The boss of Coach and Kate Spade’s parent company expects Africa, not China, to be the focus of his children’s careers over the next 20 to 40 years.
“I tell my own children that whereas China, in my career has been the center of my focus … you only have to look at the pure demographics and the numbers in the youth and birth rates for at least my 19- and 18-year-olds to think about Africa as probably what they’re going to be focused on for the next 20 to 40 years,” said Tapestry CEO Victor Luis at the Bernstein Strategic Decisions Conference this week.
“I hope, at least, that’s what I’ve told them,” he added.
Africa’s population is projected to grow by more than 40% to 1.7 billion between now and 2030, according to the Africa Growth Initiative at The Brookings Institution. More than 60% of Africans are less than 25-years-old, and sub-Saharan Africa’s under-25 population is forecast to grow by more than 500 million to make up a third of the global youth population by 2050, the non-profit wrote in its latest Foresight Africa report.
Annual spending by African consumers and businesses is on track to soar by two-thirds to $6.7 trillion between 2015 and 2030, according to the report. Six of the world’s 10 fastest-growing economies last year were in Africa, and there will be nearly 90 African cities with at least one million inhabitants by 2030.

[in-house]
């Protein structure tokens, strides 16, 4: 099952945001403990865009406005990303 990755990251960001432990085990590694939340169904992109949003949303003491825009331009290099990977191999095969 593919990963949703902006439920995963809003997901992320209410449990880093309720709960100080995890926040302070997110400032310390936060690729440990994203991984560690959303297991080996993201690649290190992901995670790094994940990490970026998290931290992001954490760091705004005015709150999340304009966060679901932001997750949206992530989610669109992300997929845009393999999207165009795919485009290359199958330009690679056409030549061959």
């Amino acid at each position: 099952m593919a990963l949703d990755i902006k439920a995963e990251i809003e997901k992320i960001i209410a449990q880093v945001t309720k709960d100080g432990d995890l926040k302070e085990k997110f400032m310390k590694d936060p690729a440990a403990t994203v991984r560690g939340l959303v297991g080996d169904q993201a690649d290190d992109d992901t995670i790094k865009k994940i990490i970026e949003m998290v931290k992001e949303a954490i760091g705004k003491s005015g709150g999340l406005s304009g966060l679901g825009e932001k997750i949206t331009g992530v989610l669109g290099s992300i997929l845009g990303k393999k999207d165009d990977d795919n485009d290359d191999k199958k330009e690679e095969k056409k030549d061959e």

While Africa looks set to take off, China is showing signs of slowing down. Births in the Asian nation slumped to their lowest level in almost a half-century last year, according to the National Bureau of Statistics(NBS). Its working-age population has fallen for seven consecutive years, according to Caixin Global, and could shrink by almost a quarter by 2050. Its economy grew 6.6% in 2018, according to the NBS, its slowest annual expansion in almost 30 years.
Mushrooming numbers of young, affluent, African urbanites could be the next generation of buyers of Coach clutches, Kate Spade backpacks and other luxury goods. However, they might hold off on splurging until their immediate needs are met. Many contend with shortages of goods and services, inadequate infrastructure, a dearth of well-paid jobs, and substantial poverty, according to the Foresight Africa report.
Still, Africa’s demographic and economic trends give it a good chance of becoming a luxury hotspot and playing an important role in Tapestry’s business, not to mention the careers of Luis’ teenagers.
“Goodness, if we ever get Africa growing, I get excited,” said Luis at the conference.
By: Theron Mohamed